Living fossils in the Indo-Pacific Warm Pool: A refuge for thermophilic dinoflagellates during glaciations

May 08, 2014

Ghent University scientists report the unique discovery of the marine dinoflagellate Dapsilidinium pastielsii from Southeast Asia, notably the Indo-Pacific Warm Pool (IPWP). This unicellular species, with planktonic and benthic stages, was previously thought to have become extinct within the early Pleistocene. It evolved more than 50 million years ago and is the last survivor of a major early Cenozoic lineage.

The of living D. pastielsii in the IPWP suggests that this stable environment served as an important refuge for thermophilic dinoflagellates, and its disappearance from the Atlantic following the early Pleistocene implicates cooling. This study highlights the importance of refugia in plankton biogeography and broadens their relevance as hotspots of biodiversity. It explains how biostratigraphic ranges in the Pacific can significantly extend those established for the Atlantic. Our discovery of D. pastielsii as a "living fossil" in the IPWP highlights the potential for refugia to harbor likely to expand their distributional range in a warming world.

This unicellular species, with planktonic and benthic stages, was previously thought to have become extinct within the early Pleistocene. It evolved more than 50 million years ago and is the last survivor of a major early Cenozoic lineage. The discovery of living D. pastielsii in the IPWP suggests that this stable environment served as an important refuge for thermophilic dinoflagellates, and its disappearance from the Atlantic following the early Pleistocene implicates cooling.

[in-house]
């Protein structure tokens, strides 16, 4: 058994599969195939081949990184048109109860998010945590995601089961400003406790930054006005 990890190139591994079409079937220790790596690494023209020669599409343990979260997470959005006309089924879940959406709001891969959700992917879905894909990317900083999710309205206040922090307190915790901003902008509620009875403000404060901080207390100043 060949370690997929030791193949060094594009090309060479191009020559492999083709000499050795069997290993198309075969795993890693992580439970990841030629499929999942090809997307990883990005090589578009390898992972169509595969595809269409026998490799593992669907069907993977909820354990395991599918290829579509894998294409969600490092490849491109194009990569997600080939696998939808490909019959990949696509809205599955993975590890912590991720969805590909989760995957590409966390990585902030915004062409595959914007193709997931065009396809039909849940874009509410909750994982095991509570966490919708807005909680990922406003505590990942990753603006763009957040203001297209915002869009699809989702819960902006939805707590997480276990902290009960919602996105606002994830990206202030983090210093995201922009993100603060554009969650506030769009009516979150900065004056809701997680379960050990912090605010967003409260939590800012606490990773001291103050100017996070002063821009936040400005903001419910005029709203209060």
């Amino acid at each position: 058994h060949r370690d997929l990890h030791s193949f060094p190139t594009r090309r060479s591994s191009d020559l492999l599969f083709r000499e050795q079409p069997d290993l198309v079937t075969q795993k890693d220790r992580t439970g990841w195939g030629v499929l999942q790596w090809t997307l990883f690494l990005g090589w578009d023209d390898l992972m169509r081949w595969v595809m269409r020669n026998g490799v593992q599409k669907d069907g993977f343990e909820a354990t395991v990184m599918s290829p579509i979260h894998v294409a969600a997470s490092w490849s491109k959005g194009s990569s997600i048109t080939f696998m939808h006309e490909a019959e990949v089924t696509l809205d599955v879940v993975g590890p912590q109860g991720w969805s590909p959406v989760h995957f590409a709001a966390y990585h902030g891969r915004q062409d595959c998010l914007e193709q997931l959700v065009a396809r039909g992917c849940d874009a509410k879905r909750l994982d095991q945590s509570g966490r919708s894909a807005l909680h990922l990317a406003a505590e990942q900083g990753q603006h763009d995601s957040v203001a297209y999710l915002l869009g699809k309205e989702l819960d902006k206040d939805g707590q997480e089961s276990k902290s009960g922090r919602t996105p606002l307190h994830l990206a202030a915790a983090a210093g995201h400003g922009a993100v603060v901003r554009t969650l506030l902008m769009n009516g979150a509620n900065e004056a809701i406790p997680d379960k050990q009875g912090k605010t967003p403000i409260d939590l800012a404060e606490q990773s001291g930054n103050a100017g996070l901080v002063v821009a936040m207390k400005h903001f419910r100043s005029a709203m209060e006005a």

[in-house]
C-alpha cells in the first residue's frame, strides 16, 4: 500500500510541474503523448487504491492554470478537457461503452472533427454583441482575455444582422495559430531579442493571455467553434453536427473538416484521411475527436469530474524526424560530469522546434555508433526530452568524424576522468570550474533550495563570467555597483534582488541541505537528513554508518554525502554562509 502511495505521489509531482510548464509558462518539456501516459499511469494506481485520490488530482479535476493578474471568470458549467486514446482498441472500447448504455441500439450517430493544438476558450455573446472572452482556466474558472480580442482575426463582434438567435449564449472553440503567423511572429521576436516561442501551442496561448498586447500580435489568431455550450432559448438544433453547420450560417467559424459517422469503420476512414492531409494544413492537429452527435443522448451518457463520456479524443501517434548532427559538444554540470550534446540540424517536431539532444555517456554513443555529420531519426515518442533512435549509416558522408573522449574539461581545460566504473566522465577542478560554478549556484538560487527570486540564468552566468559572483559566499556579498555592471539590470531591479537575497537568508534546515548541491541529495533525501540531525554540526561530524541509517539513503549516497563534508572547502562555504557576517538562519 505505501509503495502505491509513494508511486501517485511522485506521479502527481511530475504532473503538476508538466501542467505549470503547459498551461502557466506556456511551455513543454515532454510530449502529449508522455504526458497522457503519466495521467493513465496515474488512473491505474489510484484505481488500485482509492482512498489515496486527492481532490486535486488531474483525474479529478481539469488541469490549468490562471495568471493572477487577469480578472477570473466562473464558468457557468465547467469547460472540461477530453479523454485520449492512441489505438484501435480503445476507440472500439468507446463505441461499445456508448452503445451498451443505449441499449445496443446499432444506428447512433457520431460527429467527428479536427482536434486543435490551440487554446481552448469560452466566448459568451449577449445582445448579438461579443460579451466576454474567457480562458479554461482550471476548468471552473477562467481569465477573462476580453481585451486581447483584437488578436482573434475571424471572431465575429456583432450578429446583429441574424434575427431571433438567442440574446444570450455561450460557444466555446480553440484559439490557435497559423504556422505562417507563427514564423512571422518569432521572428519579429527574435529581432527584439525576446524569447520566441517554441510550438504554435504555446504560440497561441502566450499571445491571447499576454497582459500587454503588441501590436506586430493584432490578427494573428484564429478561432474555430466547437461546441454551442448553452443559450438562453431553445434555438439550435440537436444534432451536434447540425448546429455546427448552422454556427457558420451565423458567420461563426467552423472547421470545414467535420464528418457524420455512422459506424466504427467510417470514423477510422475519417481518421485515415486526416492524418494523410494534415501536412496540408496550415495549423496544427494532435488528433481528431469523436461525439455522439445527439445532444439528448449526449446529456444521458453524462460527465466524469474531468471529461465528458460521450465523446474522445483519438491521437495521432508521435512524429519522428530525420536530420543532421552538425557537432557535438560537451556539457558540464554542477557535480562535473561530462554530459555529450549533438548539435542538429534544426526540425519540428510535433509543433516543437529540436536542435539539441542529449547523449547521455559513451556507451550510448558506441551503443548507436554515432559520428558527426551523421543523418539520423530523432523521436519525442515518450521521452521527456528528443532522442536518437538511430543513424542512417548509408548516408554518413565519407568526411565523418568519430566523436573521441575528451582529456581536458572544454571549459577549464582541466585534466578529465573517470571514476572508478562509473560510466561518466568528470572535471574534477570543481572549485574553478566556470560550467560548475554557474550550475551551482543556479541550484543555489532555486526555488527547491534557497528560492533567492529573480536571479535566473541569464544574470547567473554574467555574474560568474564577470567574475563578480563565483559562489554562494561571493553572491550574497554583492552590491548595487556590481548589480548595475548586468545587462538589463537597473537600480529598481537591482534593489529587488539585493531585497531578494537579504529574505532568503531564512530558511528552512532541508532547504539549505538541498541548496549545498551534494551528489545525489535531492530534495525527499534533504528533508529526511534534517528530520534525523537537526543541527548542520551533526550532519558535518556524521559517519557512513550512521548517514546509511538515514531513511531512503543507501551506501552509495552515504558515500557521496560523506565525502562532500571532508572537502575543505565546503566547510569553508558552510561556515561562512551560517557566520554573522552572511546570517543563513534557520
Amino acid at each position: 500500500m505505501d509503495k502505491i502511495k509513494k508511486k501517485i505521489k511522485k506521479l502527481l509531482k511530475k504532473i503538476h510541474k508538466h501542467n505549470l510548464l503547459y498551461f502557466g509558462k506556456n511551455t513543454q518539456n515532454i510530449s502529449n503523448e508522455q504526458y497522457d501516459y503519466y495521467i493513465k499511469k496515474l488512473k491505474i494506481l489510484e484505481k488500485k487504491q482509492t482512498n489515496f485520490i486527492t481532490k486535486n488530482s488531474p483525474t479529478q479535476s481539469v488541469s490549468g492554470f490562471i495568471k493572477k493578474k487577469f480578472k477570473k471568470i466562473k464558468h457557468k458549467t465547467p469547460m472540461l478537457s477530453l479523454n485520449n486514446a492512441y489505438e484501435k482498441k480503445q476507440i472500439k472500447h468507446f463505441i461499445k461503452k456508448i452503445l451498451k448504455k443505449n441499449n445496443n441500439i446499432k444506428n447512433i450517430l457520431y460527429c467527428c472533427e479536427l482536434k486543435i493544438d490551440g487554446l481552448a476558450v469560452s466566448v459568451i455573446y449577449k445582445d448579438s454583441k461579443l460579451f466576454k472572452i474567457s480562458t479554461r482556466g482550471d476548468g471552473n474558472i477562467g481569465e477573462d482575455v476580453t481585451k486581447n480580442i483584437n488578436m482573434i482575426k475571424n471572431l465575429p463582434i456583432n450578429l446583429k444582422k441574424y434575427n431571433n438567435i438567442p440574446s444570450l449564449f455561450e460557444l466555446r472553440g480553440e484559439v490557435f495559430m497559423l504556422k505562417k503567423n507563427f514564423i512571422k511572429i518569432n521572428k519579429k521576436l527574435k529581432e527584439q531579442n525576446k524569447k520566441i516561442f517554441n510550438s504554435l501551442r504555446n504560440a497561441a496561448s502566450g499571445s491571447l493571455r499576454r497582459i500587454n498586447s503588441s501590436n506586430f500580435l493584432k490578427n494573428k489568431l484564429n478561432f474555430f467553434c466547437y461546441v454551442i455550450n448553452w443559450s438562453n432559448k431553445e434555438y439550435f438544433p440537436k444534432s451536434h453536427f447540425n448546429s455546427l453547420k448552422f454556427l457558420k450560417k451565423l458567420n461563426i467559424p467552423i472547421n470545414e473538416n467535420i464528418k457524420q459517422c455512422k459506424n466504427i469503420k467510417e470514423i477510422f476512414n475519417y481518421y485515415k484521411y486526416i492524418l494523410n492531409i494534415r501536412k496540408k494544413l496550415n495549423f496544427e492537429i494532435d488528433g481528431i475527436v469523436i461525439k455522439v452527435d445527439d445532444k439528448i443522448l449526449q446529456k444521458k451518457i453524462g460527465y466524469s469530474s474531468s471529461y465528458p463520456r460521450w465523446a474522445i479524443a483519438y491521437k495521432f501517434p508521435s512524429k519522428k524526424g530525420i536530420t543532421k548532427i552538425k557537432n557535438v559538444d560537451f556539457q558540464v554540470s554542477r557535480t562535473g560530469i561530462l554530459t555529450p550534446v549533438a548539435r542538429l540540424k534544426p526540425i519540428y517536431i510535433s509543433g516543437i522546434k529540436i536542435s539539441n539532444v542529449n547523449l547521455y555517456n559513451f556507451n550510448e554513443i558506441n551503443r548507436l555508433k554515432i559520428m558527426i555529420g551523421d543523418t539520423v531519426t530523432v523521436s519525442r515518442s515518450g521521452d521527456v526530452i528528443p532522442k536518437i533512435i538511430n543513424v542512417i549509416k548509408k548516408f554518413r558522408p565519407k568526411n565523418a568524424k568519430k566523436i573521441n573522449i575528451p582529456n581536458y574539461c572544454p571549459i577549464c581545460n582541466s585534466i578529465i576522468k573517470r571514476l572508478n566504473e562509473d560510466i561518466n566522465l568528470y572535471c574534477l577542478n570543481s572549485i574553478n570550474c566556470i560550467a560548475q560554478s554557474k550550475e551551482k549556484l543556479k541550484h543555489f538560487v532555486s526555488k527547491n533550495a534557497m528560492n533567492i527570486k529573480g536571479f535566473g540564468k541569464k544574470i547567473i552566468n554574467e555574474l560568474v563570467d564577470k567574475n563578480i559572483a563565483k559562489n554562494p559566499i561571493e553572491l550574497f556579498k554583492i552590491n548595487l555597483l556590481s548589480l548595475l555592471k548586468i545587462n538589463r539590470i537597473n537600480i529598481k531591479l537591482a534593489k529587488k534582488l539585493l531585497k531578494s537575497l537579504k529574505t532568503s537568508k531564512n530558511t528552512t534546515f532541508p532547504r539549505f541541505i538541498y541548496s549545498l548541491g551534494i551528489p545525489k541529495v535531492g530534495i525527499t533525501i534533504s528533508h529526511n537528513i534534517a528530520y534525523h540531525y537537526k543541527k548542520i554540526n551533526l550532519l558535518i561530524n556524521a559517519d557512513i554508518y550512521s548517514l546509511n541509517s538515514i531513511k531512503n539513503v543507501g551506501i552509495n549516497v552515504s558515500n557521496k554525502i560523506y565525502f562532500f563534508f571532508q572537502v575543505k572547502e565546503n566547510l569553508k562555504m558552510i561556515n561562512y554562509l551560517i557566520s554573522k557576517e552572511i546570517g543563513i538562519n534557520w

This study highlights the importance of refugia in plankton biogeography and broadens their relevance as hotspots of biodiversity. It explains how biostratigraphic ranges in the Pacific can significantly extend those established for the Atlantic. Our discovery of D. pastielsii as a "living fossil" in the IPWP highlights the potential for refugia to harbor species likely to expand their distributional range in a warming world.

Explore further: DNA samples from fungi collections provide key to mushroom 'tree of life'

More information: Kenneth N. Mertens, Yoshihito Takano, Martin J. Head, and Kazumi Matsuoka. "Living fossils in the Indo-Pacific warm pool: A refuge for thermophilic dinoflagellates during glaciations." Geology, G35456.1, first published on April 10, 2014, DOI: 10.1130/G35456.1

Related Stories

Researchers discover rare fossil ape cranium in China

Sep 06, 2013

A team of researchers has discovered the cranium of a fossil ape from Shuitangba, a Miocene site in Yunnan Province, China. The juvenile cranium of the fossil ape Lufengpithecus is significant, according to team member Nina J ...

Multiple species of seacows once coexisted: study

Mar 08, 2012

Sirenians, or seacows, are a group of marine mammals that include manatees and dugongs; today, only one species of seacow is found in each world region. Smithsonian scientists have discovered that this was ...

Recommended for you

Estuaries protect Dungeness crabs from deadly parasites

18 hours ago

Parasitic worms can pose a serious threat to the Dungeness crab, a commercially important fishery species found along the west coast of North America. The worms are thought to have caused or contributed to ...

Our bond with dogs may go back more than 27,000 years

May 21, 2015

Dogs' special relationship to humans may go back 27,000 to 40,000 years, according to genomic analysis of an ancient Taimyr wolf bone reported in the Cell Press journal Current Biology on May 21. Earlier genome ...

Social structure 'helps birds avoid a collision course'

May 21, 2015

The sight of skilful aerial manoeuvring by flocks of Greylag geese to avoid collisions with York's Millennium Bridge intrigued mathematical biologist Dr Jamie Wood. It raised the question of how birds collectively ...

User comments : 0

Please sign in to add a comment. Registration is free, and takes less than a minute. Read more

Click here to reset your password.
Sign in to get notified via email when new comments are made.